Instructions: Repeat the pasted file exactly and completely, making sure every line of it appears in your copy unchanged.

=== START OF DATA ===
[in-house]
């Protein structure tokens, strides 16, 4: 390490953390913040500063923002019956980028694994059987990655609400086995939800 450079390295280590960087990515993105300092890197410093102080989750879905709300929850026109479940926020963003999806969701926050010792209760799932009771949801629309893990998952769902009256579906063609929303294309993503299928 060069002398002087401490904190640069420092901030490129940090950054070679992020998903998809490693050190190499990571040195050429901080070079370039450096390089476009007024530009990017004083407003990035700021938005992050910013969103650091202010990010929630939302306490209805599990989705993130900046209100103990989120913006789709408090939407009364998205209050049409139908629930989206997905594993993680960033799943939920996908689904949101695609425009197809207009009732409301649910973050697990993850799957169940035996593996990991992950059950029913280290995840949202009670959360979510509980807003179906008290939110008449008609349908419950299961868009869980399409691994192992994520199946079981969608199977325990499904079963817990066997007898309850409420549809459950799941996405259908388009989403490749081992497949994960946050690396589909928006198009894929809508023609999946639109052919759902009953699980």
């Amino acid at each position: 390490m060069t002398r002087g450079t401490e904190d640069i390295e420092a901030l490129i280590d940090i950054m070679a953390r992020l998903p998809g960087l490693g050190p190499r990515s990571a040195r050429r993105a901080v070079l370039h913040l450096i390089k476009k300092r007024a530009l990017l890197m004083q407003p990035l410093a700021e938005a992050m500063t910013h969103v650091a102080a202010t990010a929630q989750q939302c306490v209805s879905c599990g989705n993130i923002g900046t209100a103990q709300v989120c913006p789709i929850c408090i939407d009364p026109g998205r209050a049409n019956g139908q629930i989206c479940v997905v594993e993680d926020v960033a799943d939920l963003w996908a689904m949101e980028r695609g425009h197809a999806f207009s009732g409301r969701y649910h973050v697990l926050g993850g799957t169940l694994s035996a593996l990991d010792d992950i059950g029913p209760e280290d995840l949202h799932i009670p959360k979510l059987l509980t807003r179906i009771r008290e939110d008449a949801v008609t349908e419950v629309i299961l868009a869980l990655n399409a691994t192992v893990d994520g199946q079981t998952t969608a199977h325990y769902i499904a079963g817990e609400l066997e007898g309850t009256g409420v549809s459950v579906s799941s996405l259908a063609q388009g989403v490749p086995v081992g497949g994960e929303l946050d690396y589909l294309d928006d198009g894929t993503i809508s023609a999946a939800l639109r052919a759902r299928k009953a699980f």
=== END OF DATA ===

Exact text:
[in-house]
């Protein structure tokens, strides 16, 4: 390490953390913040500063923002019956980028694994059987990655609400086995939800 450079390295280590960087990515993105300092890197410093102080989750879905709300929850026109479940926020963003999806969701926050010792209760799932009771949801629309893990998952769902009256579906063609929303294309993503299928 060069002398002087401490904190640069420092901030490129940090950054070679992020998903998809490693050190190499990571040195050429901080070079370039450096390089476009007024530009990017004083407003990035700021938005992050910013969103650091202010990010929630939302306490209805599990989705993130900046209100103990989120913006789709408090939407009364998205209050049409139908629930989206997905594993993680960033799943939920996908689904949101695609425009197809207009009732409301649910973050697990993850799957169940035996593996990991992950059950029913280290995840949202009670959360979510509980807003179906008290939110008449008609349908419950299961868009869980399409691994192992994520199946079981969608199977325990499904079963817990066997007898309850409420549809459950799941996405259908388009989403490749081992497949994960946050690396589909928006198009894929809508023609999946639109052919759902009953699980």
């Amino acid at each position: 390490m060069t002398r002087g450079t401490e904190d640069i390295e420092a901030l490129i280590d940090i950054m070679a953390r992020l998903p998809g960087l490693g050190p190499r990515s990571a040195r050429r993105a901080v070079l370039h913040l450096i390089k476009k300092r007024a530009l990017l890197m004083q407003p990035l410093a700021e938005a992050m500063t910013h969103v650091a102080a202010t990010a929630q989750q939302c306490v209805s879905c599990g989705n993130i923002g900046t209100a103990q709300v989120c913006p789709i929850c408090i939407d009364p026109g998205r209050a049409n019956g139908q629930i989206c479940v997905v594993e993680d926020v960033a799943d939920l963003w996908a689904m949101e980028r695609g425009h197809a999806f207009s009732g409301r969701y649910h973050v697990l926050g993850g799957t169940l694994s035996a593996l990991d010792d992950i059950g029913p209760e280290d995840l949202h799932i009670p959360k979510l059987l509980t807003r179906i009771r008290e939110d008449a949801v008609t349908e419950v629309i299961l868009a869980l990655n399409a691994t192992v893990d994520g199946q079981t998952t969608a199977h325990y769902i499904a079963g817990e609400l066997e007898g309850t009256g409420v549809s459950v579906s799941s996405l259908a063609q388009g989403v490749p086995v081992g497949g994960e929303l946050d690396y589909l294309d928006d198009g894929t993503i809508s023609a999946a939800l639109r052919a759902r299928k009953a699980f």